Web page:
Thursday, June 02, 2016

June 2016 Integrated Algebra Regents, Part II

On June 2, 2016, New York State gave a special Integrated Algebra Regents exam, which only seniors and "super seniors" were eligible to take. Those were the students who entered high school prior to the implementation of Common Core. This test follows the older curriculum.

I am currently scoring exams, and while I cannot talk about that specifically, I do have a copy of the questions. The work you see below is mine, written on photocopies of the pages that they gave me for scoring purposes.

A cleaner, fuller (and possibly more clear) explanation of the problems may come at a future date. However, this is likely the last time that this test will be administered. Then again, they have said that before.

Part II

All questions in this section were open-ended and worth 2 points.

31. Jim calculated the area of a triangle to be 51.75 cm2. The actual area of the triangle is 53.24 cm2. Find the relative error in Jim's calculation of the area to the nearest thousandth.

Relative error is defined as the difference between the two amounts divided by the actual amount. Write the answer as a decimal. Do NOT convert to a percent.

53.24 - 51.75 = 1.49.
1.49 / 53.24 = 0.028 to the nearest thousandth. (Not rounding correctly will cost you one of the two points.)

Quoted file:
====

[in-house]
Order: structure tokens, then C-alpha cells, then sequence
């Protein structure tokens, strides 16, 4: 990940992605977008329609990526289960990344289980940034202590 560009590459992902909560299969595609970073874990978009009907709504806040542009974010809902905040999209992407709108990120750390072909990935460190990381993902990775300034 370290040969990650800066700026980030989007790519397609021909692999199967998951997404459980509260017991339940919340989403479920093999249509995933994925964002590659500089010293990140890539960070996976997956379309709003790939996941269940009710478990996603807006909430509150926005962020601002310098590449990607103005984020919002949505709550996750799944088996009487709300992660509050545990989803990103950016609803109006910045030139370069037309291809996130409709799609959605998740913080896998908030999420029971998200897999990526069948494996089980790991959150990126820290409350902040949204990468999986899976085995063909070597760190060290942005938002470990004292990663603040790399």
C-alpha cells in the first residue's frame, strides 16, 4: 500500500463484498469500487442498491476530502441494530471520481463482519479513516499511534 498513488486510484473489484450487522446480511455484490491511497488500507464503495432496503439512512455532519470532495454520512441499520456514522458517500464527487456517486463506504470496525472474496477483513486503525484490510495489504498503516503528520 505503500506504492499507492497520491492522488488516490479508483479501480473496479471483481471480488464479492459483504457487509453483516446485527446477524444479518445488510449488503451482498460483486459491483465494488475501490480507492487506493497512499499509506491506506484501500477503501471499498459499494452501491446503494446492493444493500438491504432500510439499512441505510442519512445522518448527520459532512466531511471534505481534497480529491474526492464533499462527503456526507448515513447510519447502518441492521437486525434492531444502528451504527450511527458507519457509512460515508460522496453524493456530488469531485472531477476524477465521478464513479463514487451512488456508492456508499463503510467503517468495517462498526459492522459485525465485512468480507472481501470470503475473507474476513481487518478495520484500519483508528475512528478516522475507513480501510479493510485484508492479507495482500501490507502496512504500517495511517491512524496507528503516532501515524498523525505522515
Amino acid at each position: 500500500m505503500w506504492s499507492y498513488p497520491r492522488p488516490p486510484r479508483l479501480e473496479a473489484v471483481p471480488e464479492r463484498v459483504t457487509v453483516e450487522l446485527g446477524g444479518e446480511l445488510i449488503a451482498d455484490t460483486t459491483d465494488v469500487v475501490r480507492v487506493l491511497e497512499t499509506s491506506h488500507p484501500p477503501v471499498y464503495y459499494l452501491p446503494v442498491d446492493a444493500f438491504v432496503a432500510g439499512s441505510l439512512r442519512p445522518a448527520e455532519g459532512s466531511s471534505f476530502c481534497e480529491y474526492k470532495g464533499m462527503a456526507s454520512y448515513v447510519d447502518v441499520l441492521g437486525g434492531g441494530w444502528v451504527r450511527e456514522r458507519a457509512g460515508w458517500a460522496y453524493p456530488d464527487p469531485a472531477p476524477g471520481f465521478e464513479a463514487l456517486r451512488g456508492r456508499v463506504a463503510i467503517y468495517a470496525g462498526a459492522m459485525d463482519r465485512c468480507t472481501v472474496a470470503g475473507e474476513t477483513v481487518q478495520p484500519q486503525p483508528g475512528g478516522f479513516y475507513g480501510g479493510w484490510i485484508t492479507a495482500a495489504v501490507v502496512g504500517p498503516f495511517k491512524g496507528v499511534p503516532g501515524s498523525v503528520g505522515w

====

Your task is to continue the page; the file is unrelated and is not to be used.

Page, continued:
See image below:

32. A 12-foot ladder is placed against a wall. The ladder makes an angle of 73o with the floor. Determine, to the nearest tenth of a foot, how high up the wall the ladder will reach.

You are given the hypotenuse and you are looking for the side opposite the given angle. That means that you need to use sine, which is opposite / hypotenuse.

sin 73 = x / 12
So 12 * sin 73 = x. You can put this in your calculator, which must be in degree mode.

x = 11.5, to the nearest tenth. Again, correct rounding is important.

Using the wrong trig function will cost you half credit (one point). Two mistakes mean 0 credits.

See image below:

33. On the sets of axes below, draw the graph of the function y = 3x. Include the interval -2 < x < 2.

You can make a table of values or just plot points to show your work: (2, 9), (1, 3), (0, 1), (-1, 1/3), (-2, 1/9). The last two would be approximate to graph. This is to be expected. You might want to label them, but the rubric didn't say it was required.

Draw the curve through the points.

See image below:

How did you do?

Any questions?

If anyone in Brooklyn is looking for an Algebra or Geometry Regents Prep tutor, send me a note. I have a couple of weekly spots available between now and June.

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